James Wilson signed the Declaration of Independence and was a key architect of the US Constitution, helped found Penn Law School, and served as one of the first justices of the Supreme Court. He was also a reckless land-speculator—jailed more than once for debt—who died a fugitive.
BY DENNIS DRABELLE
Should a judge decide a case involving a law that he or she previously worked on as a legislator? The answer is obvious: of course not. What about a case calling for interpretation of the constitution that the judge had a hand in drafting? Same result, except perhaps all the more so: the judge should disqualify—or, as lawyers say, “recuse”—herself.
But these are modern-day answers. Back at the dawn of the American republic, no one seemed to mind when a man served in the Continental Congress; signed the Declaration of Independence; played a central role in the writing, debating, and selling of the Constitution; took a seat on the brand-new US Supreme Court; and then helped decide cases that clarified provisions of the same Constitution. That man, who also taught Latin and law at an early incarnation of Penn called the College of Philadelphia, was James Wilson. But if eyebrows failed to go up when Justice Wilson interpreted the document to which he had so heavily contributed, the same cannot be said of his off-the-bench addiction to land-speculation. An examination of Wilson’s career—from Founding Father to fugitive from justice—sheds light on both a complex figure and a volatile phase of American history.
Born in 1742 on a farm near St. Andrews, Scotland, young James Wilson was so bright that his parents made sacrifices to send him to school. After preparatory studies that included Latin and Greek, he attended St. Andrews University and its divinity school, St. Mary’s College. He was on track to be a clergyman in the Church of Scotland until the death of his father called for a change of plans. Rather than trudge back to the farm, however, Wilson studied accounting. Supported by loans from his family, he sailed to America in 1765, joining an exodus of promising young Scots with limited prospects in their homeland and small chance of succeeding in England unless they had connections there.
Wilson alighted in Philadelphia, where he put his knowledge of the Classics to work for him by tutoring at the College; he made such a good impression that he was awarded an honorary Master’s Degree. Fired with worldly ambition, however, he quit tutoring to read law with the eminent John Dickinson. In 1767, after only a year of legal studies, Wilson set up practice in Pennsylvania, first in Reading and later in Carlisle. There was plenty of work to be had in sorting out land claims on the frontier, and Wilson was soon investing in real estate himself. He fell into the habit of piling up deals, pledging the anticipated profits from the sale of one tract as a down payment on another, until he was engaged in a perennial juggling act.
He showed enough lawyerly promise, however, to be allowed to court an heiress, Rachel Bird, whose parents presided over their estate, Birdsboro, along the Schuylkill River. After some resistance, Rachel said yes. Marrying in 1771, the couple settled in Carlisle, where they had the first three of their six children. In a surviving portrait, Wilson is posed with his head turned so as to leave space between his eyes and his spectacles—an effect that seems to accentuate the sitter’s reputation for braininess. Charm was not one of his gifts, but in his day he had few rivals for erudition. As an observer at the Constitutional Convention was to note of Wilson, “All the political institutions of the World he knows in detail, and can trace the causes and effects of every revolution from the earliest stages of the Grecian commonwealth down to the present time.”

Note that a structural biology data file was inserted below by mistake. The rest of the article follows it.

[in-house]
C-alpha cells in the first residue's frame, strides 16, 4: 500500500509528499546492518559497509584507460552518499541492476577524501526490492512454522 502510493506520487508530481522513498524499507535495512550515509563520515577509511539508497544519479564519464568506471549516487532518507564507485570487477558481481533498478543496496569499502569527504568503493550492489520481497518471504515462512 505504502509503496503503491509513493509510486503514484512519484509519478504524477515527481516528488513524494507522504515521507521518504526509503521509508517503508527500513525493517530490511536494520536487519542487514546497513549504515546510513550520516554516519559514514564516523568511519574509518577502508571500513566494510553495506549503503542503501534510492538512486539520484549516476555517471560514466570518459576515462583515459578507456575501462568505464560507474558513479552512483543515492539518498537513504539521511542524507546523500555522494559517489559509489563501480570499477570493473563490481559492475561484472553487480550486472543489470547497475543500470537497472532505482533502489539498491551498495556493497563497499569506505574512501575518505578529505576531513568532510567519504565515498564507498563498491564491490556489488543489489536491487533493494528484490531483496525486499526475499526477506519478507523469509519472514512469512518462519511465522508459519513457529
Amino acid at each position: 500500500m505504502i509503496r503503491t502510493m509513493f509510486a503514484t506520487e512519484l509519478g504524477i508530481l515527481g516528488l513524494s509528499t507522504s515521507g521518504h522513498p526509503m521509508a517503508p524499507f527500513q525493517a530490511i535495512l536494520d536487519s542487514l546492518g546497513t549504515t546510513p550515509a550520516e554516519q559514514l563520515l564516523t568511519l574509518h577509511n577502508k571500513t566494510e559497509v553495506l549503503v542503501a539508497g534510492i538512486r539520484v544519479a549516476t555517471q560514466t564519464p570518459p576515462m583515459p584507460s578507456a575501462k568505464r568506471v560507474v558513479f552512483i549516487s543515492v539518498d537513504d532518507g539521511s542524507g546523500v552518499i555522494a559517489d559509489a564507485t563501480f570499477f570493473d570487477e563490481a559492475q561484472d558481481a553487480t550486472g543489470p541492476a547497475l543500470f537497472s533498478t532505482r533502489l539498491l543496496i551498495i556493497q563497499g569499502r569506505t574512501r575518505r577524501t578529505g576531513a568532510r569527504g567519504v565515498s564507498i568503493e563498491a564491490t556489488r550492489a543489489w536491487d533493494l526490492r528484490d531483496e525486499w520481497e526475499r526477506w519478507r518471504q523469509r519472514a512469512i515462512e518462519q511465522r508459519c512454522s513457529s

Wilson shot up to prominence just as American colonists’ long-simmering resentment of British tyranny was coming to a boil. He entered politics in 1774 as a delegate to the Provincial Convention called in response to the Coercive Acts and other Parliamentary insults. Dickinson wrote the convention’s report, which assailed Parliament and urged fellow colonists not to forfeit the liberties they were entitled to as Englishmen. Wilson took a stronger line in an essay he’d been working on for some time, “Considerations on the Nature and Extent of the Legislative Authority of the British Parliament.” Applying Lockean principles, Wilson argued that Parliament had no authority whatever over the colonies because they had never consented to be governed by that body.
In a flight of rhetoric, Wilson invoked his personal history: “Do those, who embark, freemen, in Great-Britain, disembark, slaves, in America? … Is this the return made us for leaving our friends and our country—for braving the danger of the deep—for planting a wilderness, inhabited only by savage men and savage beasts—for extending the dominion of the British Crown—for increasing the trade of British merchants—for augmenting the rents of the British landlords—for heightening the wages of the British artificers?” Americans owed Britain nothing more than loyalty to the king, Wilson went on; otherwise, they should be left in charge of themselves. In the words of his biographer, Charles Page Smith, Wilson meant this rousing essay to be “his card of entry into the higher circle of colonial leaders.”
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FEATURE: Flawed Founder by Dennis Drabelle
©2011 The Pennsylvania Gazette
Photography by Candace diCarlo
Portrait of James Wilson by Albert Rosenthal, 1899, oil on canvas.
Courtesy of the University of Pennsylvania Art Collection